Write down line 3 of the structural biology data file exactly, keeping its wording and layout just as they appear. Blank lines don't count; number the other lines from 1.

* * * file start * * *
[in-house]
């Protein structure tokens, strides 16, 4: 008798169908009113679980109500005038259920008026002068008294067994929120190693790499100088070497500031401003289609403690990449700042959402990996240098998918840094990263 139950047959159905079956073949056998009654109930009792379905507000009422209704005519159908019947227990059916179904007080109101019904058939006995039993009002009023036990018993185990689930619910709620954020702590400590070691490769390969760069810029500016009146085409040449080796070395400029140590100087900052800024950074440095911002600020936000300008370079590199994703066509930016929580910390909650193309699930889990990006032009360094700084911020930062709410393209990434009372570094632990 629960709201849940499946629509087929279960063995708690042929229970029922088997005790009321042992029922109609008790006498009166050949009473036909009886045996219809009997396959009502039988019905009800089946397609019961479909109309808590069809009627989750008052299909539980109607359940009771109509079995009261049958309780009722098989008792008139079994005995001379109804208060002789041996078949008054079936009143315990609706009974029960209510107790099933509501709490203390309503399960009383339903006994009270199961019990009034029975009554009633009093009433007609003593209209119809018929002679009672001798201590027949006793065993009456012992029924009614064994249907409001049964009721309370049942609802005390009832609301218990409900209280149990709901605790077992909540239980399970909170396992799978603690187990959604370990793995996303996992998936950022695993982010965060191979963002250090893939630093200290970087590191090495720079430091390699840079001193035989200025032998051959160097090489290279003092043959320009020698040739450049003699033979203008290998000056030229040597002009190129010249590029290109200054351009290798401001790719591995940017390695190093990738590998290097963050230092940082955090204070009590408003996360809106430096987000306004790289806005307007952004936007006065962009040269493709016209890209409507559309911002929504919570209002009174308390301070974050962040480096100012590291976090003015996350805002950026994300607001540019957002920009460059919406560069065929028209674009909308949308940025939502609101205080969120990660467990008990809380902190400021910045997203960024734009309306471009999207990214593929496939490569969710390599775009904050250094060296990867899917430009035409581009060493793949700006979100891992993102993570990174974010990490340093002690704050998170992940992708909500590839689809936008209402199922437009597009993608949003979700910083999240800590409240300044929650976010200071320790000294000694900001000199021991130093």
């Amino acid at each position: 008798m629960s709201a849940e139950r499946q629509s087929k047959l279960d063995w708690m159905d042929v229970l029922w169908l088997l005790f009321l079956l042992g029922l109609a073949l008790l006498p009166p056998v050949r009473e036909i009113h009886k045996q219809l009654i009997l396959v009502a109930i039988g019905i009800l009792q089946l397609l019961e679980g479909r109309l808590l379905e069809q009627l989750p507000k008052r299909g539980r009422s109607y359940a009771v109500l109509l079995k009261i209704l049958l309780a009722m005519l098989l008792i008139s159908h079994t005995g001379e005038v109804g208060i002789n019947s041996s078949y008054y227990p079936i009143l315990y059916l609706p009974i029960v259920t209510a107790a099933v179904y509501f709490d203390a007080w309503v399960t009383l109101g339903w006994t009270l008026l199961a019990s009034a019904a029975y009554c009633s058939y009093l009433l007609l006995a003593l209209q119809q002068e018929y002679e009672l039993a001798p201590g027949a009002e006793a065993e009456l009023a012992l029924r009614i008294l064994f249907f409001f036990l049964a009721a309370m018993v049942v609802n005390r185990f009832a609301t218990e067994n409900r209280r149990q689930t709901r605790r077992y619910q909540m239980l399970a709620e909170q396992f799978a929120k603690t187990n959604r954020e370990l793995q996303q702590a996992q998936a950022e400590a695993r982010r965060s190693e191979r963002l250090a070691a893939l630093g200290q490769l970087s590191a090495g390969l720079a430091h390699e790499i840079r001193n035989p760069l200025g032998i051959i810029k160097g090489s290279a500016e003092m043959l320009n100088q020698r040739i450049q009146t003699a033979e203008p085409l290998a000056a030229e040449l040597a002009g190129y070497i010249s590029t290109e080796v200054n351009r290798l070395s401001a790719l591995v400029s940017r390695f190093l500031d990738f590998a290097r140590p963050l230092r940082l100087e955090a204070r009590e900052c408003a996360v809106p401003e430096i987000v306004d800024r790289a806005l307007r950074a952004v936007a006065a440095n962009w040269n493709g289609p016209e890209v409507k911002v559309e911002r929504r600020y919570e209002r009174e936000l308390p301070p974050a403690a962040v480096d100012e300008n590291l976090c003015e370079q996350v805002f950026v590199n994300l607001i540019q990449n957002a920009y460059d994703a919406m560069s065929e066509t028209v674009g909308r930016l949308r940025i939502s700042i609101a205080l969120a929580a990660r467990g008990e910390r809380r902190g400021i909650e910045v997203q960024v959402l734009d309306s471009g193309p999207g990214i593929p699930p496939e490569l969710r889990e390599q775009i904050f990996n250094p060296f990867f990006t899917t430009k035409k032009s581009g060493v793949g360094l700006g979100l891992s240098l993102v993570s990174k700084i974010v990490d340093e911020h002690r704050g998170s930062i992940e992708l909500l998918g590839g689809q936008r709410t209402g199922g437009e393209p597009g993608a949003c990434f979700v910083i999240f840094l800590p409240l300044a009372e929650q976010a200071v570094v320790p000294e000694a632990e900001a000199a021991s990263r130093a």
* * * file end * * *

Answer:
């Amino acid at each position: 008798m629960s709201a849940e139950r499946q629509s087929k047959l279960d063995w708690m159905d042929v229970l029922w169908l088997l005790f009321l079956l042992g029922l109609a073949l008790l006498p009166p056998v050949r009473e036909i009113h009886k045996q219809l009654i009997l396959v009502a109930i039988g019905i009800l009792q089946l397609l019961e679980g479909r109309l808590l379905e069809q009627l989750p507000k008052r299909g539980r009422s109607y359940a009771v109500l109509l079995k009261i209704l049958l309780a009722m005519l098989l008792i008139s159908h079994t005995g001379e005038v109804g208060i002789n019947s041996s078949y008054y227990p079936i009143l315990y059916l609706p009974i029960v259920t209510a107790a099933v179904y509501f709490d203390a007080w309503v399960t009383l109101g339903w006994t009270l008026l199961a019990s009034a019904a029975y009554c009633s058939y009093l009433l007609l006995a003593l209209q119809q002068e018929y002679e009672l039993a001798p201590g027949a009002e006793a065993e009456l009023a012992l029924r009614i008294l064994f249907f409001f036990l049964a009721a309370m018993v049942v609802n005390r185990f009832a609301t218990e067994n409900r209280r149990q689930t709901r605790r077992y619910q909540m239980l399970a709620e909170q396992f799978a929120k603690t187990n959604r954020e370990l793995q996303q702590a996992q998936a950022e400590a695993r982010r965060s190693e191979r963002l250090a070691a893939l630093g200290q490769l970087s590191a090495g390969l720079a430091h390699e790499i840079r001193n035989p760069l200025g032998i051959i810029k160097g090489s290279a500016e003092m043959l320009n100088q020698r040739i450049q009146t003699a033979e203008p085409l290998a000056a030229e040449l040597a002009g190129y070497i010249s590029t290109e080796v200054n351009r290798l070395s401001a790719l591995v400029s940017r390695f190093l500031d990738f590998a290097r140590p963050l230092r940082l100087e955090a204070r009590e900052c408003a996360v809106p401003e430096i987000v306004d800024r790289a806005l307007r950074a952004v936007a006065a440095n962009w040269n493709g289609p016209e890209v409507k911002v559309e911002r929504r600020y919570e209002r009174e936000l308390p301070p974050a403690a962040v480096d100012e300008n590291l976090c003015e370079q996350v805002f950026v590199n994300l607001i540019q990449n957002a920009y460059d994703a919406m560069s065929e066509t028209v674009g909308r930016l949308r940025i939502s700042i609101a205080l969120a929580a990660r467990g008990e910390r809380r902190g400021i909650e910045v997203q960024v959402l734009d309306s471009g193309p999207g990214i593929p699930p496939e490569l969710r889990e390599q775009i904050f990996n250094p060296f990867f990006t899917t430009k035409k032009s581009g060493v793949g360094l700006g979100l891992s240098l993102v993570s990174k700084i974010v990490d340093e911020h002690r704050g998170s930062i992940e992708l909500l998918g590839g689809q936008r709410t209402g199922g437009e393209p597009g993608a949003c990434f979700v910083i999240f840094l800590p409240l300044a009372e929650q976010a200071v570094v320790p000294e000694a632990e900001a000199a021991s990263r130093a």